It seems strange that natural history specimens as common and widely distributed as fossil bones have received practically no study by the mineralogist. Realizing that they are fossils, the mineralogist has evidently left them to the consideration of the paleontologist, but the paleontologist is concerned only with their form and has little if any interest in the material of which they are composed.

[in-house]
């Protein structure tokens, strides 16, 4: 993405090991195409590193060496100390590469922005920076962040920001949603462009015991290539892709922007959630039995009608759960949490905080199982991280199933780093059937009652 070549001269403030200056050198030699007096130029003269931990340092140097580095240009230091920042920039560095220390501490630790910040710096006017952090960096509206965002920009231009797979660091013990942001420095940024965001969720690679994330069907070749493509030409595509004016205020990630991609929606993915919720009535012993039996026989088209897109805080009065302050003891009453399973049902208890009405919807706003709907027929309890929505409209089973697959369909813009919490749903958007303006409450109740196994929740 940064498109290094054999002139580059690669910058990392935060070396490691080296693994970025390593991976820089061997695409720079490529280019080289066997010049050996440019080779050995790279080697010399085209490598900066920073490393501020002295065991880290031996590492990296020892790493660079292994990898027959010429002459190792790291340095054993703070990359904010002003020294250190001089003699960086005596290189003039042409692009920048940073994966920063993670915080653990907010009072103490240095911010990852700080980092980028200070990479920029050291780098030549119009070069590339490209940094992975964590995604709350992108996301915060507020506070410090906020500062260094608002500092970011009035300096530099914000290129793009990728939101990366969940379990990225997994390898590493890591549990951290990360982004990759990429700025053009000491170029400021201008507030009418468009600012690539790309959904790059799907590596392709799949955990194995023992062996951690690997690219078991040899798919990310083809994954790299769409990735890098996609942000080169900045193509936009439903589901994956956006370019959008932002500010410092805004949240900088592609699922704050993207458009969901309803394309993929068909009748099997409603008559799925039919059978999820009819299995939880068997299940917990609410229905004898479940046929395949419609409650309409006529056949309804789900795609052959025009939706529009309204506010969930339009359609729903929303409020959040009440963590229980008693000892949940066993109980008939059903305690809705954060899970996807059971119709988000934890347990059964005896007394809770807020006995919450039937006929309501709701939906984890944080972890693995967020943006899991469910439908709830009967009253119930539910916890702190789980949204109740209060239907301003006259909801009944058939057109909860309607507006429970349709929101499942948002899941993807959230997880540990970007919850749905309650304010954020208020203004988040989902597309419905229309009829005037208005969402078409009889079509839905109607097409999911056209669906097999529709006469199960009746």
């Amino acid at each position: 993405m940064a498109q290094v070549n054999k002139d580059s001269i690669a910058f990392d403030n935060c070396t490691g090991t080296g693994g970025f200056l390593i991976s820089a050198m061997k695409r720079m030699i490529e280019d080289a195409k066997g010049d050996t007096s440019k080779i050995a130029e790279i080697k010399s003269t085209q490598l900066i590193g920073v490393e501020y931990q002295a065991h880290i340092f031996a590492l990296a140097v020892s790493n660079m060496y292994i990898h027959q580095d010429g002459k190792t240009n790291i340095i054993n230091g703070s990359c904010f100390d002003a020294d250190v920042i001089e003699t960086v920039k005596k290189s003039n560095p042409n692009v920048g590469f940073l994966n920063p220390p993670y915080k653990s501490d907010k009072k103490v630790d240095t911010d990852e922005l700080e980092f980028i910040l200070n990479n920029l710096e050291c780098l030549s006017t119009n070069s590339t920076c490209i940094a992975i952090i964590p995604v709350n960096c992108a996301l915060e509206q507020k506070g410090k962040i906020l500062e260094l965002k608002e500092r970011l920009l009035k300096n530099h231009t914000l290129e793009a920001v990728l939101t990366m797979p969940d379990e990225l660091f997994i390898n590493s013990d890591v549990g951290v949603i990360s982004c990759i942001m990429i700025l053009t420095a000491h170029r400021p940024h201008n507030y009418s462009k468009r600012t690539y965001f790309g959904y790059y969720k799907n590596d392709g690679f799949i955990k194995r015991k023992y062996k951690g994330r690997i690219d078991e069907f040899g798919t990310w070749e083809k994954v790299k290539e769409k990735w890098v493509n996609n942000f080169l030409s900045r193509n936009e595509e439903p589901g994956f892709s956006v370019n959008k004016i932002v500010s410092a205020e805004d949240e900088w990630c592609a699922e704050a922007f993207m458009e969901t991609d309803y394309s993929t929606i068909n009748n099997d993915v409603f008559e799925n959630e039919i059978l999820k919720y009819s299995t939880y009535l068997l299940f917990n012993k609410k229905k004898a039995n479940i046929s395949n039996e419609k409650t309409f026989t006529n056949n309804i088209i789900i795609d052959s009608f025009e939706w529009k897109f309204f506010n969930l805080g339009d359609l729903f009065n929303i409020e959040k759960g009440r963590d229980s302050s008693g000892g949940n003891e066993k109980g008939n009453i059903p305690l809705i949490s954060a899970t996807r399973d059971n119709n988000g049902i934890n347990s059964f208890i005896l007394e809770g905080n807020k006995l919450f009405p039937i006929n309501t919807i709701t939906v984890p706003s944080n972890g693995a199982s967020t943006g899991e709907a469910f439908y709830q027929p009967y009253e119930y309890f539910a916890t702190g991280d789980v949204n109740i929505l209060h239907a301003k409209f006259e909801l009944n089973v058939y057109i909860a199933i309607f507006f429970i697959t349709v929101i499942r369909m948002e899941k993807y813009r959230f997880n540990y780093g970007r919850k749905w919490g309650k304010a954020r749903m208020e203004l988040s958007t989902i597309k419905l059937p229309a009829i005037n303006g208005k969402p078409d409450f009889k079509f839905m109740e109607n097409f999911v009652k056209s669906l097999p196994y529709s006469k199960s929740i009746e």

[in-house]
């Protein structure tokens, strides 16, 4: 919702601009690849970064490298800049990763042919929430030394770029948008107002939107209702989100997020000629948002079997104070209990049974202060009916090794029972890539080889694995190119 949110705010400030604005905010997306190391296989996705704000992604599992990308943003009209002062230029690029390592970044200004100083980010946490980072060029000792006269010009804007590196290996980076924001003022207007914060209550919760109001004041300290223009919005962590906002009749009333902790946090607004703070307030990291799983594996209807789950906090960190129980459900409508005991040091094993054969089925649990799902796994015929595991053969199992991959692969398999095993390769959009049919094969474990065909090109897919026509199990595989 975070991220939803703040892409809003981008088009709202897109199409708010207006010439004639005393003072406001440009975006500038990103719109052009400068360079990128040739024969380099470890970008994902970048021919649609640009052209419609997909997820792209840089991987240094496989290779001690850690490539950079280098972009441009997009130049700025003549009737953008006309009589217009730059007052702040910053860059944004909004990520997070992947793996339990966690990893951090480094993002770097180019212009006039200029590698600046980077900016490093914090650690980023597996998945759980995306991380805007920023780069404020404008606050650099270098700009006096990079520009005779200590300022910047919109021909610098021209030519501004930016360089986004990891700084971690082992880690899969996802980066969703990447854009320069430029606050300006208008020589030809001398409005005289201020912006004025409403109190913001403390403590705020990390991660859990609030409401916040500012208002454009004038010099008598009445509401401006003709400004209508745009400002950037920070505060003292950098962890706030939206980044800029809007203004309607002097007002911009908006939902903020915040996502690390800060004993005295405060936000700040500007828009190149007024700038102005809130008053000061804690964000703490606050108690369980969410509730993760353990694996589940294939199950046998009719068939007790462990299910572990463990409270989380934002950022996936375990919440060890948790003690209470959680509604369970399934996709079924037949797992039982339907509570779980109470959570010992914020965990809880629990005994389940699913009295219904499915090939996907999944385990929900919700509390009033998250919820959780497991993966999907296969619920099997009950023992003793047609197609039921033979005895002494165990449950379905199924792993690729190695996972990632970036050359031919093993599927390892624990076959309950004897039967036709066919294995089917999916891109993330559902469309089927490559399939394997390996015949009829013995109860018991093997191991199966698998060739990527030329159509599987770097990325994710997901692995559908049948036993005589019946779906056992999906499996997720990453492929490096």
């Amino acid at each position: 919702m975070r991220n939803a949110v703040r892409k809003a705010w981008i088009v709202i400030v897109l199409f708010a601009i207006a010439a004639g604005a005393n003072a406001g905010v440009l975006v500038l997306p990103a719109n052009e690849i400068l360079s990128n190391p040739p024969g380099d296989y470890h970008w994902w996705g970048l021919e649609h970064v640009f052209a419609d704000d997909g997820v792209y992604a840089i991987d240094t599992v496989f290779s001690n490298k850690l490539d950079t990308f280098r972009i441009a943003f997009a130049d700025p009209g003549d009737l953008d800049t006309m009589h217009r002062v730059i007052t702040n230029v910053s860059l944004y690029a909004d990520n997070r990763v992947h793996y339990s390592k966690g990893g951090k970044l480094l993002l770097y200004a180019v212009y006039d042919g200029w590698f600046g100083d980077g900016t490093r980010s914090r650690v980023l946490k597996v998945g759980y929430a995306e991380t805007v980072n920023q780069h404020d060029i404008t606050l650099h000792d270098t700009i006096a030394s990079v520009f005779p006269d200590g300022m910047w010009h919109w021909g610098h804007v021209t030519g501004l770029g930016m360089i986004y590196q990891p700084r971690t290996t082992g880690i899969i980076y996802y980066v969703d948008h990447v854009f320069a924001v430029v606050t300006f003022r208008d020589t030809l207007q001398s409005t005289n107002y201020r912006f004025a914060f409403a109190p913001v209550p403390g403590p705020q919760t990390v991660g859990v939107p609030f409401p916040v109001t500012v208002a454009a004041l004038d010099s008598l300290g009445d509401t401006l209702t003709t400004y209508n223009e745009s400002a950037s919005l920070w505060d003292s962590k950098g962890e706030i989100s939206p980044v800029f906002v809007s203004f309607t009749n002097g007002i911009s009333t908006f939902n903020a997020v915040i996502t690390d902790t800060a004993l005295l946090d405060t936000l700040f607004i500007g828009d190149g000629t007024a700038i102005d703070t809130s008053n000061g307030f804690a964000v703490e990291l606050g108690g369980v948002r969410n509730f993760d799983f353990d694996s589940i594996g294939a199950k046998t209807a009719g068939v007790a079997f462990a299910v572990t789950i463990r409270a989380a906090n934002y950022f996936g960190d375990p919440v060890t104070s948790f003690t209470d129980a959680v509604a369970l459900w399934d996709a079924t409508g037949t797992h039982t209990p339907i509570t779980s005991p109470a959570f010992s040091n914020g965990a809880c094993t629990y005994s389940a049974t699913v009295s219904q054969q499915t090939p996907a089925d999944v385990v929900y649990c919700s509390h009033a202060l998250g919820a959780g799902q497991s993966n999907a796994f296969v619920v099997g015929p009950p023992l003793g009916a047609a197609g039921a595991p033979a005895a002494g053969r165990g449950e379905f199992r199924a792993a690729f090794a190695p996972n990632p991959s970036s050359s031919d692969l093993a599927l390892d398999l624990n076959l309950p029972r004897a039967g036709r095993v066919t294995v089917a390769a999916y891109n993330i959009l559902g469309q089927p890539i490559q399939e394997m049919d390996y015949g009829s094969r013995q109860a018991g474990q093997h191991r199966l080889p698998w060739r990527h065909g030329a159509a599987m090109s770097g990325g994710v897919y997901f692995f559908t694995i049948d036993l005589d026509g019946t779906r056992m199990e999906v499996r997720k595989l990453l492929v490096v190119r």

Very little is said in the literature as to the nature of fossil bones, but the belief on the part of many geologists is that they are silicified. This misapprehension is probably due to their superior hardness and specific gravity over that of recent bones.1 But as a matter of fact silicified bone is exceedingly rare. Of the fossil bones studied by the writer, which number roughly about 300, only three were found to be silicified. In stead of being silicified, fossil bones are phosphatized and . . .

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